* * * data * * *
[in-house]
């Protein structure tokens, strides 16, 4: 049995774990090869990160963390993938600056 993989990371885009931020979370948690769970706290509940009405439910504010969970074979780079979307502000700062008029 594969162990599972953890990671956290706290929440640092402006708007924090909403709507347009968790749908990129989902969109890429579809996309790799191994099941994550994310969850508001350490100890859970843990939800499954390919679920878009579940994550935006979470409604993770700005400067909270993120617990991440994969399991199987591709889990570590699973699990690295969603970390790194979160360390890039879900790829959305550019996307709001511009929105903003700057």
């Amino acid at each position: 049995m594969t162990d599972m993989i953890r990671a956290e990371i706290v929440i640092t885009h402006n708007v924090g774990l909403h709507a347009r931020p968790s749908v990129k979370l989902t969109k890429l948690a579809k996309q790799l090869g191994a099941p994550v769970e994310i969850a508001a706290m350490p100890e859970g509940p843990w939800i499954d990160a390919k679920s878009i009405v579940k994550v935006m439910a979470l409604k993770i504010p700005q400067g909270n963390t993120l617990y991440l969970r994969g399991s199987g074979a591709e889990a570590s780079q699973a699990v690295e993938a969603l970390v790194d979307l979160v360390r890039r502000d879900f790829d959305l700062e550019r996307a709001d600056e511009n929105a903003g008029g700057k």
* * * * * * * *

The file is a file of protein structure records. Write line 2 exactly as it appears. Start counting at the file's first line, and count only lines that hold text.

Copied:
């Protein structure tokens, strides 16, 4: 049995774990090869990160963390993938600056 993989990371885009931020979370948690769970706290509940009405439910504010969970074979780079979307502000700062008029 594969162990599972953890990671956290706290929440640092402006708007924090909403709507347009968790749908990129989902969109890429579809996309790799191994099941994550994310969850508001350490100890859970843990939800499954390919679920878009579940994550935006979470409604993770700005400067909270993120617990991440994969399991199987591709889990570590699973699990690295969603970390790194979160360390890039879900790829959305550019996307709001511009929105903003700057």